It is the interplay between the effective judgments of individuals and the wisdom of the crowd that drives and shapes any politics conceived as a form of inquiry. The ultimate aim is to develop social practices that make the most of both. Practically-speaking, this means we should expect our social practices to evolve and change over time. We must always be ready to propose and test new ideas, mechanisms, and institutions and we must give up on the idea that any one person or any one group of people can, could have or will ever identify the one and only true form of government for all time. To do otherwise is to simply give up on the hope that our understanding of the world and each other grows and evolves over time.

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Politics does not only happen at the ballet box or when parliament is in session or between the commercials of the nightly news. It happens wherever we live, work and play. It happens whenever we decide together how we are going to live, work, and play. It happens wherever and whenever we answer in word and deed the question: is power an end unto itself?

Our answers shape our lives, our communities, our society.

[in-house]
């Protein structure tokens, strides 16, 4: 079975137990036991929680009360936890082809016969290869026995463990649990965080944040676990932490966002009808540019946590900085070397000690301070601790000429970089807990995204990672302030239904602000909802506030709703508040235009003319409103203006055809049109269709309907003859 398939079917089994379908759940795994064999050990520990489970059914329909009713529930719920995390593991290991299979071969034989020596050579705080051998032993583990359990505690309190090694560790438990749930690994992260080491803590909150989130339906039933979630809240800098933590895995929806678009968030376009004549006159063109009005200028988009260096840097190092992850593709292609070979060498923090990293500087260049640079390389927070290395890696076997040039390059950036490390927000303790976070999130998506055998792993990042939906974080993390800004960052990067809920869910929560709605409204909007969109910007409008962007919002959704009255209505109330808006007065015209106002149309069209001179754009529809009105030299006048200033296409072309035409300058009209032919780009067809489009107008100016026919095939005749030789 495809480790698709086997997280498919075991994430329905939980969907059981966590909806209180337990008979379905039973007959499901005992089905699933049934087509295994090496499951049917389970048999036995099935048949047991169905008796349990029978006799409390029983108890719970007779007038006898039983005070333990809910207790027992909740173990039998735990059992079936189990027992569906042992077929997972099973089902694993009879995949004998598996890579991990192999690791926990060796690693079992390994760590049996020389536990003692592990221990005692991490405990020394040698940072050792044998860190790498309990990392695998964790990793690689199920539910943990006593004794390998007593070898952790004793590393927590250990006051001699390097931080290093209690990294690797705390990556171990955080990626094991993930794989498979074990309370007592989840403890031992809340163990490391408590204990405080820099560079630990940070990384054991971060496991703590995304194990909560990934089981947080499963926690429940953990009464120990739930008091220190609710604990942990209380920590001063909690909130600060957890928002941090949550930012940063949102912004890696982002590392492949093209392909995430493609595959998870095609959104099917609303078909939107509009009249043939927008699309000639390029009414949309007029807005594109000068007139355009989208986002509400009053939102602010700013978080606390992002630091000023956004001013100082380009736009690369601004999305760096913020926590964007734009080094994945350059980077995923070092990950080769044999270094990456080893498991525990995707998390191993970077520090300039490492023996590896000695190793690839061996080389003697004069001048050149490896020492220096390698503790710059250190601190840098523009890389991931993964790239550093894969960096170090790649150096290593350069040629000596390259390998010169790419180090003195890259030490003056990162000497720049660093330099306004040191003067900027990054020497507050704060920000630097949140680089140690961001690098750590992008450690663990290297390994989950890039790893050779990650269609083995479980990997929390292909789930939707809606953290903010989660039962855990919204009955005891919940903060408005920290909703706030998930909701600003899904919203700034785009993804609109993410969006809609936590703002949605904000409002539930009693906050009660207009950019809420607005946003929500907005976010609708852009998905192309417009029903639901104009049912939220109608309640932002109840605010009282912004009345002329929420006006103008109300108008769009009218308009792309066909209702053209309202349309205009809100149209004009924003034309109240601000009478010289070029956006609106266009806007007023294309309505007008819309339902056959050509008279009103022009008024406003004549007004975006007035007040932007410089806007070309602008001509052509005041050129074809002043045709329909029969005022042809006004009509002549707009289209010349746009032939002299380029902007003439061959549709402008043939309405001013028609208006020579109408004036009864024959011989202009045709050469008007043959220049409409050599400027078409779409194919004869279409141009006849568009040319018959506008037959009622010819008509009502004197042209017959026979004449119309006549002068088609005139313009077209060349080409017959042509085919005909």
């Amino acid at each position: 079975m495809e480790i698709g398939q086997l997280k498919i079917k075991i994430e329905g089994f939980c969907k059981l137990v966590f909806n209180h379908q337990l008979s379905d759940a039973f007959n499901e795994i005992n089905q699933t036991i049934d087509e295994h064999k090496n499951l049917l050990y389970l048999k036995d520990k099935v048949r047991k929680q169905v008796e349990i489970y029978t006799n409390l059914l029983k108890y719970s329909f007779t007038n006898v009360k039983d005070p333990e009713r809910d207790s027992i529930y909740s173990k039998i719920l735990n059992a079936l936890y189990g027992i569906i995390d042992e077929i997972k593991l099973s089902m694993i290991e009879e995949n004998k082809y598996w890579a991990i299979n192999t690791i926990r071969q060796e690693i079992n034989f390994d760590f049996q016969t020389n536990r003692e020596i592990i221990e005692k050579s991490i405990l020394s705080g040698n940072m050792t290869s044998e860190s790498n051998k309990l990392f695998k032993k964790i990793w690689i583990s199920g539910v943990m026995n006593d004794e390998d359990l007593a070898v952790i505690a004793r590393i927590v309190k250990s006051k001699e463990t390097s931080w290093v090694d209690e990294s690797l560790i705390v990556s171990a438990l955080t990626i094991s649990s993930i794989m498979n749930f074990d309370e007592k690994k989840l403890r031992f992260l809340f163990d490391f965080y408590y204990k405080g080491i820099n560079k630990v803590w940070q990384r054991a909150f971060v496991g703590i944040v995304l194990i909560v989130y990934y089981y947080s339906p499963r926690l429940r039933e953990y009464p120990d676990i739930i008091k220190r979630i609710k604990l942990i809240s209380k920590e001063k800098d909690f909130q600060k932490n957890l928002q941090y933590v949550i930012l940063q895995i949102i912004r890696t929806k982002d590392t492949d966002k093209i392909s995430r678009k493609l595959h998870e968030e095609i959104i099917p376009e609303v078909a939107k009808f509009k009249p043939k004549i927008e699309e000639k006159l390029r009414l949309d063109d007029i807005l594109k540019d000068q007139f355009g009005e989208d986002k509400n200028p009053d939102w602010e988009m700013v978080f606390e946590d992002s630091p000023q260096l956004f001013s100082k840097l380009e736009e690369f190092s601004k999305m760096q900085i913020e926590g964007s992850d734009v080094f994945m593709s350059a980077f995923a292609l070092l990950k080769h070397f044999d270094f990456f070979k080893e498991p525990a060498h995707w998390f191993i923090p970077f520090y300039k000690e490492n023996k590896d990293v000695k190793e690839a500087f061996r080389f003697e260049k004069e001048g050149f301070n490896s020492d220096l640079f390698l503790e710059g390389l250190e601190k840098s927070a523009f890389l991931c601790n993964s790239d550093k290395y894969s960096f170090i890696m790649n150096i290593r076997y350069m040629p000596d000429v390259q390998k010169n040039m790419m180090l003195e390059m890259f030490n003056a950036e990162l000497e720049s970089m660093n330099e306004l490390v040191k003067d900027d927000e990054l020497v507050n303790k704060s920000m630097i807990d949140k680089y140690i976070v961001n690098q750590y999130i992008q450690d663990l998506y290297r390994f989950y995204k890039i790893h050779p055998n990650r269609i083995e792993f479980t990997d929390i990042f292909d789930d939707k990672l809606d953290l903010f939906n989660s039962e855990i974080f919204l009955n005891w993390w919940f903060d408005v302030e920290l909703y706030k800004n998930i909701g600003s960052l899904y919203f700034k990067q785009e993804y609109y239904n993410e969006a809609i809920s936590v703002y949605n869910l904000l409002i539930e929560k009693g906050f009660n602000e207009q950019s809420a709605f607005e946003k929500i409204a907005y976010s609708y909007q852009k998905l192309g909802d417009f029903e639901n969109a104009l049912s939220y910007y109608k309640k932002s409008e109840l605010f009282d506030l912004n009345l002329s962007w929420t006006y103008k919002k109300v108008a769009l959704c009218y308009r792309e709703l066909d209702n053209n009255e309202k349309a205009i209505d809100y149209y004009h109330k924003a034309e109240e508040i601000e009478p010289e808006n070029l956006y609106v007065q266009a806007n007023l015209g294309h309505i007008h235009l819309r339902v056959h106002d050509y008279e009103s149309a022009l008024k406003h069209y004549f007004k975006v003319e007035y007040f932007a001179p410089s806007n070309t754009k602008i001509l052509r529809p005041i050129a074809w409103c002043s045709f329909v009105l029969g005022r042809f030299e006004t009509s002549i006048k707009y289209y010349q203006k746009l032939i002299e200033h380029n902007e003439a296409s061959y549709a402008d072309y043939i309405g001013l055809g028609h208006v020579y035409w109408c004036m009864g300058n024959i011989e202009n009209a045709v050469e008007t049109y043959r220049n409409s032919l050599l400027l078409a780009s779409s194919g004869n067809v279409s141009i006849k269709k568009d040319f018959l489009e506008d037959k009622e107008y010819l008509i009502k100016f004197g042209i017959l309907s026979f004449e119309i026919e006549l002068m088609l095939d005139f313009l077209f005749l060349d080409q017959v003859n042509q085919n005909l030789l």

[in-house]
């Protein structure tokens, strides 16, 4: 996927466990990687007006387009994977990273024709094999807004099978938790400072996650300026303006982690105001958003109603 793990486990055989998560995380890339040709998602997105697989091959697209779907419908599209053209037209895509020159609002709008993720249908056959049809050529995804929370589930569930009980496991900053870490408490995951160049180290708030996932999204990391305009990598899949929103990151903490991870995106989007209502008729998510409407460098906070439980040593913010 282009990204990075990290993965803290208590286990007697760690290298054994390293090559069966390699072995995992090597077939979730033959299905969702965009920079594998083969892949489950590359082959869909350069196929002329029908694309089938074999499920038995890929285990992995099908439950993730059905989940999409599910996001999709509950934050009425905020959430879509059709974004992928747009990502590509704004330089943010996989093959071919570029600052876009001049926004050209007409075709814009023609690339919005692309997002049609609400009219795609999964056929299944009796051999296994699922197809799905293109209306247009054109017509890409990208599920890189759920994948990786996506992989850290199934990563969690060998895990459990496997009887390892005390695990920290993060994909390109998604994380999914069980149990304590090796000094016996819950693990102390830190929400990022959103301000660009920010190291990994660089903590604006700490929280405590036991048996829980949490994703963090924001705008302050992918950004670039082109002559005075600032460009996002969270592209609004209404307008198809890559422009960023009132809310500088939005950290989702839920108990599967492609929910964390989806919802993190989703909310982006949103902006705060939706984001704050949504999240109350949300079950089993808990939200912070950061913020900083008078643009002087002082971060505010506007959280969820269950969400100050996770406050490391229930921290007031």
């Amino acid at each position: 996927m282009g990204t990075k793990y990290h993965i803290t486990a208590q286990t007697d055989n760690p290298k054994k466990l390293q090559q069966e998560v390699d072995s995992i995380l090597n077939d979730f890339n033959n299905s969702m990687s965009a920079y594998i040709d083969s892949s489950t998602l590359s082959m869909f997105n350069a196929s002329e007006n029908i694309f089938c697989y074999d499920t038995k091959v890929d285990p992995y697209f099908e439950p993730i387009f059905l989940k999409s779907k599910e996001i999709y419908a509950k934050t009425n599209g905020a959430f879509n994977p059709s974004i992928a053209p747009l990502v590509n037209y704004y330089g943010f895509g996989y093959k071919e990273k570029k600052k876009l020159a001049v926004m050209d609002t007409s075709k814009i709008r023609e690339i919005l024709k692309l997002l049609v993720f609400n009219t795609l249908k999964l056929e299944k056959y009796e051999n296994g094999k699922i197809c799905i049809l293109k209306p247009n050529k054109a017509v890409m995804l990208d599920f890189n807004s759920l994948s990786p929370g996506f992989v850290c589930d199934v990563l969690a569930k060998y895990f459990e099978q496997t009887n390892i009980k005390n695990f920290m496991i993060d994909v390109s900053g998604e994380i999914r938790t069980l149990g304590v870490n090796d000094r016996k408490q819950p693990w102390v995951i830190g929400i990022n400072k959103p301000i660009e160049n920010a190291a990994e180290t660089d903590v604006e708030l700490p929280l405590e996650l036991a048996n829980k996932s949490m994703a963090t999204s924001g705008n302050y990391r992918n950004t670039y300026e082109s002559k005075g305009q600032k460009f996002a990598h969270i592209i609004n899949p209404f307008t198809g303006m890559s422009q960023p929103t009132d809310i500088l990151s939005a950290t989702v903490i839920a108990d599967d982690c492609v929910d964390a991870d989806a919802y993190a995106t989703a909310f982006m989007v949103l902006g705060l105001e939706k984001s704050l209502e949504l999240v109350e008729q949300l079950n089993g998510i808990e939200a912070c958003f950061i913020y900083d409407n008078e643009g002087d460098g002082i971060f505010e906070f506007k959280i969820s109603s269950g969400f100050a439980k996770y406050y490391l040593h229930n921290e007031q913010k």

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It takes only a moment of reflection to realize that we live most of our lives in authoritarian communities, organizations and institutions.

We are born into families that are authoritarian. We are educated in institutions that are authoritarian. We work at jobs that are authoritarian. Our political system is run, administered and governed by authoritarian individuals, groups and institutions. Our economy too.

The habits and practices of politics are like any other. We learn from doing and, if authoritarianism is all we do, then, our politics are also authoritarian, whatever we might think of the ribbons and bows of periodic elections. Elections are also an instrument of authoritarianism.

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I want to tell a noble lie. I want to claim that we need only conceive of politics as a form of inquiry to ensure everything will always work out well for everyone. Unfortunately, inquiry doesn’t work that way. We can make better or worse judgements based on the evidence, but there is nothing in and of itself that can definitively point the way to the best outcomes for all people for all time. There are no guarantees.